A Sloan Foundation Center

on the Telecommunications Industry



Contracting for Credibility

in International Telecommunications Investments



CITI Workshop

141 Uris Hall, Columbia Business School

Friday, October 6, 2000

12:00 to 2:00PM



Can foreign investors and governments in developing countries

'contract around' commitment hazards?


Extensive literature supports the inverse correlation between credibility and uncertainty, confirming that the more credible a government and its institutions, the less investor uncertainty exists.  Likewise, it is conventionally understood that credibility positively affects investment.  Employing empirical evidence from government institutions and investment contracts in telecommunication sectors, this project analyzes the strategic dynamics of investment contracting between foreign investors and governments in developing countries.  It argues that institutional credibility (alongside market opportunity) positively affects private investment, specifically foreign private investment.  Because each state possesses a certain level of institutional credibility, investors require a minimum amount to safeguard their investment.  In the absence of minimum credibility, investors and states devise strategies to overcome credibility gaps either by securing specific policy changes or, more feasibly, by implementing specific credibility-enhancing mechanisms within the contracting process.  By examining the comparative utility of different gapfilling mechanisms and the empirical variation of international telecommunications investments in 176 developing countries between 1984 and 2000, this project explicates how, when, and to what success investors and states contract for credibility.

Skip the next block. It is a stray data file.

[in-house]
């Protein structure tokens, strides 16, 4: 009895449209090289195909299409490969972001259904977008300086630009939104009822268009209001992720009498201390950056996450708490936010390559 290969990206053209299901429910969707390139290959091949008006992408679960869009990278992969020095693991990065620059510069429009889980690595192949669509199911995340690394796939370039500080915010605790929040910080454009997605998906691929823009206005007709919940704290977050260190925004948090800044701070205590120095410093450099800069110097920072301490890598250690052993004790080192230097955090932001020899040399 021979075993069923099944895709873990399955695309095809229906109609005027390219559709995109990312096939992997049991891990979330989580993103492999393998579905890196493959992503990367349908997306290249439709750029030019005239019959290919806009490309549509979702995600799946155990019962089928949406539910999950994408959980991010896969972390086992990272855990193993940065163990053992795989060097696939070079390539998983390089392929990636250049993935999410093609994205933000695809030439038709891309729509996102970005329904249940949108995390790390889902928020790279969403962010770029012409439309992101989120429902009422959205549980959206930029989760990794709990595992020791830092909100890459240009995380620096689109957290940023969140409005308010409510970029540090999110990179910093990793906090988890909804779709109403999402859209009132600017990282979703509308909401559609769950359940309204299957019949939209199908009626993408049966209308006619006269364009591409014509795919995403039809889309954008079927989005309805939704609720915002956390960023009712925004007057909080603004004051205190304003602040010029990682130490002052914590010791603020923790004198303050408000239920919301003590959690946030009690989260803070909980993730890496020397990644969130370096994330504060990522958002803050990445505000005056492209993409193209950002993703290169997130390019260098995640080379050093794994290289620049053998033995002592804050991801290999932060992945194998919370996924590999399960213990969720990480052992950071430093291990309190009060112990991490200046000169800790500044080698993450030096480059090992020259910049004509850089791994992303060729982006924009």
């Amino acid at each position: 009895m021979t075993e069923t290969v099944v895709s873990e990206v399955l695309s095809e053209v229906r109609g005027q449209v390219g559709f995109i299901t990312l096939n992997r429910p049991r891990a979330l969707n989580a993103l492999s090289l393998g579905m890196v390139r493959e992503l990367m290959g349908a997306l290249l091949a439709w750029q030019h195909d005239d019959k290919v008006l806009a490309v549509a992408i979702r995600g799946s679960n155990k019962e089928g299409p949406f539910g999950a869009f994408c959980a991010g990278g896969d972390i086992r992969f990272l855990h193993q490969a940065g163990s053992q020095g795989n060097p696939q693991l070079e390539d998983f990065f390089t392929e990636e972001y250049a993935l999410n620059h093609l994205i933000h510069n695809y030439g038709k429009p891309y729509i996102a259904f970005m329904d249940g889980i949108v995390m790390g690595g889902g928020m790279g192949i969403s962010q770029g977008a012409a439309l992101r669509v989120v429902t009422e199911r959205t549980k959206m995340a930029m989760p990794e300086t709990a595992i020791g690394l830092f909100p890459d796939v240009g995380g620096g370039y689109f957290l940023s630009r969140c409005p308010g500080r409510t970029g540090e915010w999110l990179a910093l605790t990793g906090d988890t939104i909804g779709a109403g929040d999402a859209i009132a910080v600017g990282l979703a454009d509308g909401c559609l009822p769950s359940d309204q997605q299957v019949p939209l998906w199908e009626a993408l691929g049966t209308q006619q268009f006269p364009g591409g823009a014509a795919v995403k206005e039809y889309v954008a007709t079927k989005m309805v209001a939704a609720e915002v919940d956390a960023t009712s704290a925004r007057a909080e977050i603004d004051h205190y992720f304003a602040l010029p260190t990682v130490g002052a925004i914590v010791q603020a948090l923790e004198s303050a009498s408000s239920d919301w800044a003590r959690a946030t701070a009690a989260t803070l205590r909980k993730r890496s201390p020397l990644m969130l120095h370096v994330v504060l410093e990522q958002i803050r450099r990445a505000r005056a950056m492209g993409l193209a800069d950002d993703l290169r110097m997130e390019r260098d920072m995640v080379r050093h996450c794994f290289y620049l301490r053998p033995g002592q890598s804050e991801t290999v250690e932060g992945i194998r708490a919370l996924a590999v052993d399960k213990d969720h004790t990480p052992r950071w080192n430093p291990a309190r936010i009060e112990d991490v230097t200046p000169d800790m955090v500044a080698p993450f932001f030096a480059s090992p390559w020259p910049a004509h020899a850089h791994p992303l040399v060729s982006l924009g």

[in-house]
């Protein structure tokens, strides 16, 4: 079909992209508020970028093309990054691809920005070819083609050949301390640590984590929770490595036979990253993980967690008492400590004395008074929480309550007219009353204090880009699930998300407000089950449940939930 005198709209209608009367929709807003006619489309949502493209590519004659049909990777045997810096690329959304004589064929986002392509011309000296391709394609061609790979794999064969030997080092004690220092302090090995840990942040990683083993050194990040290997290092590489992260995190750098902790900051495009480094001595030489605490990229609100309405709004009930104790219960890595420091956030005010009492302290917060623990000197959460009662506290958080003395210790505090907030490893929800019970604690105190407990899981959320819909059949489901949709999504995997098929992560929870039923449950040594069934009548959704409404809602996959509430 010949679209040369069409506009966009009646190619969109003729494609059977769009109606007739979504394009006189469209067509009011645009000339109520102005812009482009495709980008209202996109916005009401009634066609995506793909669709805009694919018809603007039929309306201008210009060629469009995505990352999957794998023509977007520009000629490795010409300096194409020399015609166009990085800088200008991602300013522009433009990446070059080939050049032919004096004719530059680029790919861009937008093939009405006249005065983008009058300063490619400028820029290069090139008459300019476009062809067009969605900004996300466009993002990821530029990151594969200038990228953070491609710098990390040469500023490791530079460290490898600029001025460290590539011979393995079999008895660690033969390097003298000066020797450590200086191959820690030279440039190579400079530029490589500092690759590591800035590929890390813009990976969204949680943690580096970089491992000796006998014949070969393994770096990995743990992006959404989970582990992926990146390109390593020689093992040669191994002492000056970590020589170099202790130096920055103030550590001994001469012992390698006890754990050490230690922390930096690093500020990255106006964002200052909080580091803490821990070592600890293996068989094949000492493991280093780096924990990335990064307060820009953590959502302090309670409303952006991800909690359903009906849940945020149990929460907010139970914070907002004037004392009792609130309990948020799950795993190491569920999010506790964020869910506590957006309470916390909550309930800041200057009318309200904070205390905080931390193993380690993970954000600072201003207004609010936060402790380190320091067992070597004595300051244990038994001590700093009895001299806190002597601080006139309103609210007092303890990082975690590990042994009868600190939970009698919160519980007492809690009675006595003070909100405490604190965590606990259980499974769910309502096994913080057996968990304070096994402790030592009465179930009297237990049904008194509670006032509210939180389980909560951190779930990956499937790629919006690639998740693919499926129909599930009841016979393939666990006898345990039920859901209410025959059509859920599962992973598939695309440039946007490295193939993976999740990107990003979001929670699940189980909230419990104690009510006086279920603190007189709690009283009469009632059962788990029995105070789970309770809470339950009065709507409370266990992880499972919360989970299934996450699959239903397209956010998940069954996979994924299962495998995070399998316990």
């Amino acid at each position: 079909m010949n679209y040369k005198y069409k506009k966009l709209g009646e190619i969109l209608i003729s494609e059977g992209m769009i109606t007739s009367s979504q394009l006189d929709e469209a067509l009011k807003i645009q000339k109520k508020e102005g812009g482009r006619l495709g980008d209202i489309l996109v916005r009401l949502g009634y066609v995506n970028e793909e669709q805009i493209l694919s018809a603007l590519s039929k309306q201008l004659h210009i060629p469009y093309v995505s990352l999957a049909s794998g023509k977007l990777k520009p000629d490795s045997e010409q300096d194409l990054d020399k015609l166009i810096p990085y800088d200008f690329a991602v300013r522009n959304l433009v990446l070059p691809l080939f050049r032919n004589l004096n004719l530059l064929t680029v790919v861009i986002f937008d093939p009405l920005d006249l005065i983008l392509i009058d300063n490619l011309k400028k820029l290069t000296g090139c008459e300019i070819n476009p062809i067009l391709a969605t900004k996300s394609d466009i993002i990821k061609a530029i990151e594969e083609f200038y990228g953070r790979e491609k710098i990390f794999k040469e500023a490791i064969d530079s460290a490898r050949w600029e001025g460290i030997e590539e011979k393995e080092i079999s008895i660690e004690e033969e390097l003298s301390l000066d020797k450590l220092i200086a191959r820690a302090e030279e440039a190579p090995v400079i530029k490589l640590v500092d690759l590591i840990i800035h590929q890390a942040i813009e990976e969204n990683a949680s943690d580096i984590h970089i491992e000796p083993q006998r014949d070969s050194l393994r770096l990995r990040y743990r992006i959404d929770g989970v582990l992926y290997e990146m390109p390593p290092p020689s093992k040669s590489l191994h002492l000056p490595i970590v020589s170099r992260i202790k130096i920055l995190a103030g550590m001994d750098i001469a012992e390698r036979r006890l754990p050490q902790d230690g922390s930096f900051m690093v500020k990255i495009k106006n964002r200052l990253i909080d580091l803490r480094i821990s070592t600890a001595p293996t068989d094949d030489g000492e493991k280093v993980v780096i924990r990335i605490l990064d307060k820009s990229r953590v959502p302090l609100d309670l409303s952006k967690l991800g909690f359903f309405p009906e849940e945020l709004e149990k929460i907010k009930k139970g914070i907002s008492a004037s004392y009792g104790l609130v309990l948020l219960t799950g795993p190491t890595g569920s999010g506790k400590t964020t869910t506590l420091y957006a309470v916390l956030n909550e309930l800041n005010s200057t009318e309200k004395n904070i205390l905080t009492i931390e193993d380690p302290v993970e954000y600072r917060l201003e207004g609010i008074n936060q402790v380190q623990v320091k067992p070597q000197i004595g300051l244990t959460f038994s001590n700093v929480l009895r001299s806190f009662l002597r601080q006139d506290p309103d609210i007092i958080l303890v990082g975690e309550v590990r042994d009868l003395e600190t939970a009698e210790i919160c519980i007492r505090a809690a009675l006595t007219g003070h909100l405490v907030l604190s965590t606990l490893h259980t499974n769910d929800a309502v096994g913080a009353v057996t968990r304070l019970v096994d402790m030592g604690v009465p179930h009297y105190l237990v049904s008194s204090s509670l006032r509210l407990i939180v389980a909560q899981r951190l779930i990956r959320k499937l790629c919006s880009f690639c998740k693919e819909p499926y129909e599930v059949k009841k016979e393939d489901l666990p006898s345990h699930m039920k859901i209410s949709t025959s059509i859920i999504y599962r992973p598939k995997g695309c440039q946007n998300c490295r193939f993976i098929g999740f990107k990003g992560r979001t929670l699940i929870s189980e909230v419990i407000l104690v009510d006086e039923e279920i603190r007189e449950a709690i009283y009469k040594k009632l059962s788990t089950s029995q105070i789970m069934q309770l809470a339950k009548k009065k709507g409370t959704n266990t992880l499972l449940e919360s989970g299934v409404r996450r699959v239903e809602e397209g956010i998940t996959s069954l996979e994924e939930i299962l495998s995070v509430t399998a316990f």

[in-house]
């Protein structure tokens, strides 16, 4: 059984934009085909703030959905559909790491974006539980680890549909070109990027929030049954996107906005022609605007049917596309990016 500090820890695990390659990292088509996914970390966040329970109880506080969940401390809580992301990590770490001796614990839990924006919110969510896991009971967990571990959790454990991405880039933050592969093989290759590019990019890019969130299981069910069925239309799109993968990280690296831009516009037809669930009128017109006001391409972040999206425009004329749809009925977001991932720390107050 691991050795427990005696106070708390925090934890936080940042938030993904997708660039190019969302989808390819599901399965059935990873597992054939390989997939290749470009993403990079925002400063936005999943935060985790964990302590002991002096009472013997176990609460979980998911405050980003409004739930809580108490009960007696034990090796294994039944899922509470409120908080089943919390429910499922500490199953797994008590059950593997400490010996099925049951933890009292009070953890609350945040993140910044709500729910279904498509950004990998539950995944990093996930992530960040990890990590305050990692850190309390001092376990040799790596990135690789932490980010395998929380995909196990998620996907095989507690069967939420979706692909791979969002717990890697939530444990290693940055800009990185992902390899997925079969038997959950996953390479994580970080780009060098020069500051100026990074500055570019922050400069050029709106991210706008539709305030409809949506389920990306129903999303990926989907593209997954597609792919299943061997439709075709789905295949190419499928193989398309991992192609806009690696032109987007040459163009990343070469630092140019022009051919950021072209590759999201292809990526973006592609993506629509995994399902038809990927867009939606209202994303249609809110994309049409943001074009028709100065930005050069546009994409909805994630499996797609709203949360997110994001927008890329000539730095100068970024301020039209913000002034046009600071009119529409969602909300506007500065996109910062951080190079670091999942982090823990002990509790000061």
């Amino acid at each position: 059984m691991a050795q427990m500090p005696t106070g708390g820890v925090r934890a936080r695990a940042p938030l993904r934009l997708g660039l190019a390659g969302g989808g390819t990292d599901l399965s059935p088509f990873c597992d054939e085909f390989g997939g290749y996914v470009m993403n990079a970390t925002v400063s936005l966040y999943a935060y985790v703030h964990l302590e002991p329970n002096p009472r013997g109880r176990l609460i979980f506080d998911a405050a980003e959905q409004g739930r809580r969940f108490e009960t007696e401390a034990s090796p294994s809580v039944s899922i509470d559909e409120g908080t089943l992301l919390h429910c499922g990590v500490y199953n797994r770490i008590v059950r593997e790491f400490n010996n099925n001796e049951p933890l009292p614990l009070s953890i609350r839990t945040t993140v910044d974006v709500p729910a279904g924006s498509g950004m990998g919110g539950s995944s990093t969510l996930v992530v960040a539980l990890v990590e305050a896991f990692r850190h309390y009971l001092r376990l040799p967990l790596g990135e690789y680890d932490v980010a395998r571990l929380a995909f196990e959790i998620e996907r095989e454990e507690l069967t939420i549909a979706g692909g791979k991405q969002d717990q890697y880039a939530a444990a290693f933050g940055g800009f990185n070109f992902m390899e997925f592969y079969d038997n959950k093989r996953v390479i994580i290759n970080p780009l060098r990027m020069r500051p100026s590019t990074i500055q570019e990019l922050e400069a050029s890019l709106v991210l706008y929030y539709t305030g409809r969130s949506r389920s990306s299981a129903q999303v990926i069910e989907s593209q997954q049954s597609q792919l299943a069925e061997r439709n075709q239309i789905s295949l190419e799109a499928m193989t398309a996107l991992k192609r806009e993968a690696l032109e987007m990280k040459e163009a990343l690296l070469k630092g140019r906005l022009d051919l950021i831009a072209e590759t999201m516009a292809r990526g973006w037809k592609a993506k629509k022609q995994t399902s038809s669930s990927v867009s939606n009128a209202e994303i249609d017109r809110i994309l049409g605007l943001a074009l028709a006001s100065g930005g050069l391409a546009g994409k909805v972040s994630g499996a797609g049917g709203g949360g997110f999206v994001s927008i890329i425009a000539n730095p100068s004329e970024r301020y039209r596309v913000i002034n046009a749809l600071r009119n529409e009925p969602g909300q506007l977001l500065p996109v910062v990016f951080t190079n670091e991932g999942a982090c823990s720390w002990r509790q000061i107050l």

Allison Fine (Columbia University and Yale Law School)